The issues registered are valid, and as I noted there are some courses that can be used as weed outs,  But then it is the students' job to prepare.  As Prof. Jones himself noted in the aftermath, too many students did not avail themselves of the specially prepared organic chem videos he produced or attended tutorial sessions.  They also did not like reading his text - a copy of which I also have - and wanted short cuts (despite not watching the videos).   

Indeed, on perusing his Introduction I wondered how many of his students read the section on 'How To Study Organic Chemistry' - especially the part: 'Avoid Memorizing'.  He writes that in the old days reliance on memory enabled many to get through but no longer. Now, "generalization and the understanding of principles" is critical. Then pointing out that those who memorize generally "do well early" - then crash in the middle of the first semester.  They "run out of memory".   

A perfect example of how that can occur appears in an end of chapter problem on p. 47, where we see one of the text's many inquiry problems:  

In an alternative universe, the following restrictions on quantum numbers apply:  n= 1,2, 3...  

  = n-1, n-2, n-3,....0

m  = ℓ +1,  ℓ  …0, ....- ℓ- 1

s=  + ½

Call the elements in this universe 1, 2, 3... and assume that Hand's rule and the Pauli Principle still apply.

a) For n= 1, 2 and 3 show what orbital subshells are available and label them s, p, d and f and so on.

b) How many electrons can be accommodated in the first three shells in this universe?

c)Provide electronic descriptions for elements 1 through 14 in this universe.

How many tried to rely on memory to do problems like the above and bombed out?


Finally, they seldom read exam questions properly before answering them, which was responsible for the majority of the low scores.  Where Prof. Calarrco is more in line with judicious and fair solutions is when she writes:

"It also means providing resources to ensure that students aren’t facing pressure to try to overload on courses in order to graduate early and save on tuition, room and board. That they don’t have to juggle class work with working long hours for pay. And that they don’t have to circulate formal petitions to get the support and respect they deserve."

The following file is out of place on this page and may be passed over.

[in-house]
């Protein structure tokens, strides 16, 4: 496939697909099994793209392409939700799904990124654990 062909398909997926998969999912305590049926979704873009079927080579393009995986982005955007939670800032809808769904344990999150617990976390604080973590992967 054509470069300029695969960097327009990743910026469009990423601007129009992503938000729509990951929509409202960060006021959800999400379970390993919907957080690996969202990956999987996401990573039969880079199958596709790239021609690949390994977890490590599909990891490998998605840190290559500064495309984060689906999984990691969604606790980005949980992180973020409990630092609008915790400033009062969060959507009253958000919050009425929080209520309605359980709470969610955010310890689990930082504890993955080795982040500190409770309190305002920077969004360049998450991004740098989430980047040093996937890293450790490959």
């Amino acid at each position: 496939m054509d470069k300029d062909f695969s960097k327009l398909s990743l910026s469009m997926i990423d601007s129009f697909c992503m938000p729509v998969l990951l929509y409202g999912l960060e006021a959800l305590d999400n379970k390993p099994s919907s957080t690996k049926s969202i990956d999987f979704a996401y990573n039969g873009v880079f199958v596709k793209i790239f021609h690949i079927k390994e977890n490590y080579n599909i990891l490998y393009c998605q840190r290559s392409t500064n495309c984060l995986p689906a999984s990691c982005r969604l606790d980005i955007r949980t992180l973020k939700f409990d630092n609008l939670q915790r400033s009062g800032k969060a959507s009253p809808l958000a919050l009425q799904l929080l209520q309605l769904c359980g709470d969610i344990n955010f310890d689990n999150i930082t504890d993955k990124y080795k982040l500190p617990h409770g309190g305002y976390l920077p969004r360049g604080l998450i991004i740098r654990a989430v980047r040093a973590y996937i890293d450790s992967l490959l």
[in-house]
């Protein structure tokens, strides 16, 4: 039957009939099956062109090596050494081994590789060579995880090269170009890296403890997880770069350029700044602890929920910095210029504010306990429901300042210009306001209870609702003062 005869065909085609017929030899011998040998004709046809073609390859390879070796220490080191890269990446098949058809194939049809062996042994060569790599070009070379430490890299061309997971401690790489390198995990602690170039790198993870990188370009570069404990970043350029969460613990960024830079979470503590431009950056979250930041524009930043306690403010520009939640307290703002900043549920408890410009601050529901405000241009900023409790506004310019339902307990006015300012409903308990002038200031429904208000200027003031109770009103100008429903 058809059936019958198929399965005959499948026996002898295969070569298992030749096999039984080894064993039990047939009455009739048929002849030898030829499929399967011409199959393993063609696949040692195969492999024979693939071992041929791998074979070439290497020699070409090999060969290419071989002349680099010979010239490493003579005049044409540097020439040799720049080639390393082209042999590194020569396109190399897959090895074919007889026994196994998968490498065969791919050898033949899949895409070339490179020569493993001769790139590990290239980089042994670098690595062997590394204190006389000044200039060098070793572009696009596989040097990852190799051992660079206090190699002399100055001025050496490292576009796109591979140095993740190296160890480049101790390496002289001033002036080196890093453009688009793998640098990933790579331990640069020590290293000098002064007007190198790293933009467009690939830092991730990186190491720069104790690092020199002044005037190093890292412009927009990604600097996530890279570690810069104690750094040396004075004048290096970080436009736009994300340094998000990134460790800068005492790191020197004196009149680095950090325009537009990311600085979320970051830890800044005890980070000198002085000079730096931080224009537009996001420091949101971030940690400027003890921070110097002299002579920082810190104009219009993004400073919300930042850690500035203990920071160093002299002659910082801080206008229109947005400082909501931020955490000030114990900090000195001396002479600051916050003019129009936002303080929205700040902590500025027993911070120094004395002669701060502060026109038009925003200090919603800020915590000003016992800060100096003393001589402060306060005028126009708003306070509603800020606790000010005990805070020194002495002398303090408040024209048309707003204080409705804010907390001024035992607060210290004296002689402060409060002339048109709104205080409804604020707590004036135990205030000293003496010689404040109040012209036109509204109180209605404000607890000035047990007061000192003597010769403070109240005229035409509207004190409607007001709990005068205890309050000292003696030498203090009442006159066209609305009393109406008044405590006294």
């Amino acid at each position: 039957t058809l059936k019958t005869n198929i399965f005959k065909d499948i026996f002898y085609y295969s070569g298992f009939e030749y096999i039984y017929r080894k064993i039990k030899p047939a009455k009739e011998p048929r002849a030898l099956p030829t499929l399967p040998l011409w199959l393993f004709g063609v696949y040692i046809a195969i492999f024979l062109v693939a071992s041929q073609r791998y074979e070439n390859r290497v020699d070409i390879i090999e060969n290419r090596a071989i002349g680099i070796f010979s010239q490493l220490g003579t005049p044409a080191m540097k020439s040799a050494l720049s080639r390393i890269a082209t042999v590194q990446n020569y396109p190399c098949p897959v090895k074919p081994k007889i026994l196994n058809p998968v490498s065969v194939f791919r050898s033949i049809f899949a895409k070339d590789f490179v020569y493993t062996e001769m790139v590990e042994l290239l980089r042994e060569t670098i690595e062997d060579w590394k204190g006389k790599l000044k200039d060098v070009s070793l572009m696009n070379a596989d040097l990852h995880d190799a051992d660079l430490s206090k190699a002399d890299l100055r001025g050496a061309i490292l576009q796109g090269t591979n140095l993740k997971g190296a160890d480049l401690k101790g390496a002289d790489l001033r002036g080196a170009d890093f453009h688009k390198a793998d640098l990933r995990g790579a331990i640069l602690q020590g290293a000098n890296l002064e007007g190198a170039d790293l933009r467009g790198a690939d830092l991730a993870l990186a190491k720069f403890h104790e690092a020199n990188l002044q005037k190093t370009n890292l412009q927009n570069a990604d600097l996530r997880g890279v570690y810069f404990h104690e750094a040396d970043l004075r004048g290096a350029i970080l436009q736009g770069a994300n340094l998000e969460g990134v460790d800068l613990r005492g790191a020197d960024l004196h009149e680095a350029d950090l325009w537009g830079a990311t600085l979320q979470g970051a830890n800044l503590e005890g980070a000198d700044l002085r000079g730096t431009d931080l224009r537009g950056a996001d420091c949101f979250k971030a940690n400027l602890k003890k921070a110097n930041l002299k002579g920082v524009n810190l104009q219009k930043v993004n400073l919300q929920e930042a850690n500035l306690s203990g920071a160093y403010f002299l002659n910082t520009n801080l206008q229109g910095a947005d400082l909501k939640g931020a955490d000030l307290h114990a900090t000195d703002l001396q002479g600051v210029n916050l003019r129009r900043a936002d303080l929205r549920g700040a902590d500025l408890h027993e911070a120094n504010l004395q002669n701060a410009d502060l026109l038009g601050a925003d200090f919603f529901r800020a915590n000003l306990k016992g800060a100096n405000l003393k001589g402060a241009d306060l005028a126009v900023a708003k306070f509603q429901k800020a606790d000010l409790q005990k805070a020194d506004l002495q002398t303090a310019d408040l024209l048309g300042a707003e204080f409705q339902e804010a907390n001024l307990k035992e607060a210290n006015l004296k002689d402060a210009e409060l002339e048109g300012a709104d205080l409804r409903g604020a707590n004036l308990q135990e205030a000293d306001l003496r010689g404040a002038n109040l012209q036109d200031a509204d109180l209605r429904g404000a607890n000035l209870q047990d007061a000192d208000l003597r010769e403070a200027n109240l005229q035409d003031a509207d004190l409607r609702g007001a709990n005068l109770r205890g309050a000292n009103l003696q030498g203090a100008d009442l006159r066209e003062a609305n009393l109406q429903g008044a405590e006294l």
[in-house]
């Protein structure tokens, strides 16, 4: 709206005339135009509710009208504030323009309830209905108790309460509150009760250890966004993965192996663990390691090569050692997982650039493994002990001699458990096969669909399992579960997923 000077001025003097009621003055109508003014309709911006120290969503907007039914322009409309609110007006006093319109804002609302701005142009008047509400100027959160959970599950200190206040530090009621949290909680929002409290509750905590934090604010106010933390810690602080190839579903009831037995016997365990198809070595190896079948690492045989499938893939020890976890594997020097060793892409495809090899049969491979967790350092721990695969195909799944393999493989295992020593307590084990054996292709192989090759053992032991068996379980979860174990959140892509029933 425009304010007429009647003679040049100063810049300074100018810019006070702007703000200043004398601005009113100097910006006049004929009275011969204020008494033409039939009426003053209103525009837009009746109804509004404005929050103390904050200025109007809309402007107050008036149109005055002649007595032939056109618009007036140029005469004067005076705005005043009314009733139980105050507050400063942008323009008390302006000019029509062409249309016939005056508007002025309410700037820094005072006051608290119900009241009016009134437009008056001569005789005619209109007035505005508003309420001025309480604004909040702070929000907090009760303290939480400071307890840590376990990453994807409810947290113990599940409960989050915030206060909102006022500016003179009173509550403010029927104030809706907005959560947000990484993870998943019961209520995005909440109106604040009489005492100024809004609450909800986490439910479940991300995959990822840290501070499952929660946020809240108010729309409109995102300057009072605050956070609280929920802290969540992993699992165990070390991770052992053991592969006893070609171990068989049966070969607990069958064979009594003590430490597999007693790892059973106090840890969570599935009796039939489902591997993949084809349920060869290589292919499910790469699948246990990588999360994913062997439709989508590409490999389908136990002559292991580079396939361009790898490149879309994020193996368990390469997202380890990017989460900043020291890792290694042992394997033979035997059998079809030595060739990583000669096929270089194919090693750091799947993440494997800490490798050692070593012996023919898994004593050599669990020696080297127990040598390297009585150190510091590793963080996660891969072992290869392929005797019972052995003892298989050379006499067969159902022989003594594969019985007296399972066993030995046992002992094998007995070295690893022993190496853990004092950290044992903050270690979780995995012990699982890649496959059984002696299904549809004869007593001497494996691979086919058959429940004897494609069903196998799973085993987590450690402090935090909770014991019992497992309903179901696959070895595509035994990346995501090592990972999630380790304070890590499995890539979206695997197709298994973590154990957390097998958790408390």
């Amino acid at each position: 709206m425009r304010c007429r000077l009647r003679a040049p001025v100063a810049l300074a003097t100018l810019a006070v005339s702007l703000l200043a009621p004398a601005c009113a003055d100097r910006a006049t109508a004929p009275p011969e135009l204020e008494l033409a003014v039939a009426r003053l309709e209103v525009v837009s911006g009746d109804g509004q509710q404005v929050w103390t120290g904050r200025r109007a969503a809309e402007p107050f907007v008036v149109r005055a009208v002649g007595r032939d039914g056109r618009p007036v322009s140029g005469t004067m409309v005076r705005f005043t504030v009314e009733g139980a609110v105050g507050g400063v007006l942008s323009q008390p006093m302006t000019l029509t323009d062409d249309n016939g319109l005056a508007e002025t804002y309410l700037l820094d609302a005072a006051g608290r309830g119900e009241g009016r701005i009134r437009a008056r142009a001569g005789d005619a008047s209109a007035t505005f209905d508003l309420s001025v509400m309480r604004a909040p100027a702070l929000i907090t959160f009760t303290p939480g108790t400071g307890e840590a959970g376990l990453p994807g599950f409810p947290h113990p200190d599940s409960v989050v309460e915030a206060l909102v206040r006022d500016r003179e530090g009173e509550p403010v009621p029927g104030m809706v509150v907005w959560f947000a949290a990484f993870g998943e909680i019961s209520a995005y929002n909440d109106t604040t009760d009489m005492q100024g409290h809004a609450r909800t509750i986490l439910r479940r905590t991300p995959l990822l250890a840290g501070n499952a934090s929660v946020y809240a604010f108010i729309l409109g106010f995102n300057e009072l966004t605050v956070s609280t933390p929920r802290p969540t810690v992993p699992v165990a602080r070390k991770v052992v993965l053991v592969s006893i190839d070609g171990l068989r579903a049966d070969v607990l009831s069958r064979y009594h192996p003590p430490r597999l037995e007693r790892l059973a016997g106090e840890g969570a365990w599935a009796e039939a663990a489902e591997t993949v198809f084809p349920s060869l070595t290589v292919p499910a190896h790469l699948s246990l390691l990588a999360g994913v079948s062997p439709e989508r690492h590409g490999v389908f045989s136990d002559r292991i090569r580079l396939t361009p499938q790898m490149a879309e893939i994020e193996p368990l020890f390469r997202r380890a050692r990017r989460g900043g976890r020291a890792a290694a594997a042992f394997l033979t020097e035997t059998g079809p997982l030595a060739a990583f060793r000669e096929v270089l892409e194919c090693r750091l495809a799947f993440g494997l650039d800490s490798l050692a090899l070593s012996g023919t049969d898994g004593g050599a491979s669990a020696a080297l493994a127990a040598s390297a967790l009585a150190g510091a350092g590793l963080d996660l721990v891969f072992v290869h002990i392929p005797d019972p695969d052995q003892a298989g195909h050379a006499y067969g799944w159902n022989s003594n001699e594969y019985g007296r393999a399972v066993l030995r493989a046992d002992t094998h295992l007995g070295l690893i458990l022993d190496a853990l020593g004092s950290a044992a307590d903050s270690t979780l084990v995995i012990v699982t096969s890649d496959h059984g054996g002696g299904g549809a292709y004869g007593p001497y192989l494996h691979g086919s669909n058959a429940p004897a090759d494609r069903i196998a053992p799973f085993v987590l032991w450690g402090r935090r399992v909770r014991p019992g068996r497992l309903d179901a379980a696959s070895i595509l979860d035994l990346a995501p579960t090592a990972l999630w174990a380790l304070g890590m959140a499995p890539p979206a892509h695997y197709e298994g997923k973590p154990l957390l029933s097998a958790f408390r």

She also adds:

"Unfortunately, if not surprisingly, abundant evidence shows that universities are more responsive to requests from their highest-paying customers. With tuitions rising ever higher and government subsidies only a fraction of what they once were, universities are dependent on money from affluent families. That model pushes schools to cater to the demands of privileged students and their families, even though doing so increases inequalities."

But the good prof herself provides the optimal solution:

"Even in the absence of that kind of shift, though, universities can do more to help students succeed in their classes, regardless of the level of privilege they bring with them or the types of majors they pursue. That means investing more in faculty hiring, to allow for smaller class sizes, and in academic advisers and other student support staff members, who are often deeply underpaid."

But that means universities investing more money, and so far they choose not to go that route. They want to do education on the cheap, and the result is that the least prepared minorities are the ones who suffer.